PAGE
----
“I am the tango, gentlemen.”
When Argentinian singer Azucena Maizani presented her performance with these words, it was not only provocative, says Sirena Pellarolo, a specialist in Latin American studies, it was also helping to change the culture of tango.
In the 1920s and 1930s, tango was “strictly monopolized by men”, and Maizani’s statement made her one of the many tango singers who claimed their own space in music. And more than that, writes Pellarolo: “the bold display of their femininity on stages traditionally reserved for men and their occasional use of flirting” marked a change in the way women have performed and been portrayed in the genre. .
Women have long been predominant in the tango, but not always in a flattering way. Songs often described them as “dangerous social parasites, traitors to their former lovers, their neighborhood, their values and their social class,” according to Pellarolo. But the female performers known as the cancionists advances the genre. Cancionists have become public figures and models of Argentine femininity, Pellarolo explains. Their performances delighted an audience of women who reflected on stage. And from the stage, the the cancionists have found their own means of liberation. Performance was a form of freedom, writes Pellarolo, a respite from “precarious employment opportunities. [for those] who refused to accept outdated gender roles in the early days of capitalism.
Although the tango became big business, it began as a dance performed mainly in “the brothels around the port of Buenos Aires, among the immigrants living in the port area,” writes ethnomusicologist Moshe Morad. Its exact date of origin is unknown, but the dance probably began at the end of the 19th century. The music that accompanies it is a combination of the cultures of the region, a mixture of “rural milongas (dances), Spanish and Italian tunes and the syncopated rhythms of the candombes of African slaves”, a style of music played on percussion , writes Pellarolo.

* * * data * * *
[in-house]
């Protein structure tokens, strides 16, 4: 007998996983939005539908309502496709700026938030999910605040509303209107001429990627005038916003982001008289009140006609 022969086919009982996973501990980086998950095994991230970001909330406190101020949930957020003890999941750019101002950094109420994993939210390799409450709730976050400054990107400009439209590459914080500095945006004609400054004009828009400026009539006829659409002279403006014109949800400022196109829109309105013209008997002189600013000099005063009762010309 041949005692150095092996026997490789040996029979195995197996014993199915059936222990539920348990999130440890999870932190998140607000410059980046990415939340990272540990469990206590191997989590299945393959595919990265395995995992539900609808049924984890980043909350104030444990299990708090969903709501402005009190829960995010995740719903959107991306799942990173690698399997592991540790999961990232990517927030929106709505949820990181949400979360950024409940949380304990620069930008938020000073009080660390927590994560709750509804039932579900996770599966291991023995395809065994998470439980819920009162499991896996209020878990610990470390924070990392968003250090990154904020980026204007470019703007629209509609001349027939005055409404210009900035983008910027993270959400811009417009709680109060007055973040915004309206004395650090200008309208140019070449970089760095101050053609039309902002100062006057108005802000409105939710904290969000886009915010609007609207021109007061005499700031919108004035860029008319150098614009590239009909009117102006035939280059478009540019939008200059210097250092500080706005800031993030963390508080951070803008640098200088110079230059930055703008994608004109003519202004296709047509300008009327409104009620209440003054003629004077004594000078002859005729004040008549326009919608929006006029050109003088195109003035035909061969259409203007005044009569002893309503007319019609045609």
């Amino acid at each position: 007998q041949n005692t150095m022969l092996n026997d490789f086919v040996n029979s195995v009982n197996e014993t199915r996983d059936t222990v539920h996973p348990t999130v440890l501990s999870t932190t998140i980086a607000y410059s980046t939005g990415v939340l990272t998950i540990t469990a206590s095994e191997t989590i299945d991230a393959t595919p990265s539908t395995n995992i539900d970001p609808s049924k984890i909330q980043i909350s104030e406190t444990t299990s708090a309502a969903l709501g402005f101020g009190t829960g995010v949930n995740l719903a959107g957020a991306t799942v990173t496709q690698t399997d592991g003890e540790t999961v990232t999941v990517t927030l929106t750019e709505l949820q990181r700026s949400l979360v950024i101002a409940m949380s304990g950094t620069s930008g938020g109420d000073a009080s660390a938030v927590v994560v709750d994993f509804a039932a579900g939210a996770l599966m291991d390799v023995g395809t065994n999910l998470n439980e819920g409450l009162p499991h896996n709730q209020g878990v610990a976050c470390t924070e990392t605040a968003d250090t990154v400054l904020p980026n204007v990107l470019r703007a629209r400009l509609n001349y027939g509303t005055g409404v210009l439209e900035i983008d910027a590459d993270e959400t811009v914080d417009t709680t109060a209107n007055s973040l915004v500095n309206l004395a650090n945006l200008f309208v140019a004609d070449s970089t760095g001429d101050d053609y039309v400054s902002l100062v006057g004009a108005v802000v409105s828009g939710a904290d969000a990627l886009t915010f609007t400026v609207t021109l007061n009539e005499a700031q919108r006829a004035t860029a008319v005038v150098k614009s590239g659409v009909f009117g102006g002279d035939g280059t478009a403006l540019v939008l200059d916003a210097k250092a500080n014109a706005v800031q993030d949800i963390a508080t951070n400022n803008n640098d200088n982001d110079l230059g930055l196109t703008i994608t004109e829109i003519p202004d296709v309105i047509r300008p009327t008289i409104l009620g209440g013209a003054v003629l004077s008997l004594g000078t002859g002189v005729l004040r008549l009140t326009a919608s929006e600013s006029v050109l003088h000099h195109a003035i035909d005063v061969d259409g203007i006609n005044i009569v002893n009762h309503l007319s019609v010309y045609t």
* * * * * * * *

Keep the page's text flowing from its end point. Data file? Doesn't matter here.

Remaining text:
Tango songs, which added lyrics to dance tunes, saw their popularity increase from 1918. They would form the basis of tango storytelling for hundreds of songs – songs that “cater to the mobile woman. ascendant of a male character in the first person – a resentful ex-lover, who bemoans not only the loss of the sentimental bond, but perhaps more importantly the economic support provided by the woman, ”writes Pellarolo.
As the songs portrayed women as social climbers leaving the safety of their homes, female performers increasingly found financial security through them. But it came with embracing more rigid gender roles. Popular female performers often wrote songs as well, but often they were not credited. A singer, Maria Luisa Carnelli, found a way around this by using male pseudonyms “to ensure that her compositions would be marketed fairly in an industry controlled by men.”
Azucena Maizani also wrote several popular songs. In her rejection of the genre’s staid gender roles, she was not only given full credit for her work under her name, she also starred in a “male character,” Pellarolo writes. In the 1933 film Tango!, the provocative butch Azucena stand[s] in the center of the stage, wearing an elegant double-breasted pinstripe suit.
Music and politics are often intertwined, and as Pellarolo notes, the women who claimed their place in the tango were not only innovative musicians; they also “subverted patriarchal notions of gender, national and class identities and staged a space of possibility of decolonization”.
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By: Sirena Pellarolo
Journal of the Theater, Vol. 60, n ° 3, Feminism and theater, Redux (October 2008), pp. 409-431
Johns Hopkins University Press
By: Moshe Morad
French Ethnology, T. 46, n ° 1, ARTS ET JEUX DE GENRE (January-March 2016), pp. 103-114
University Press of France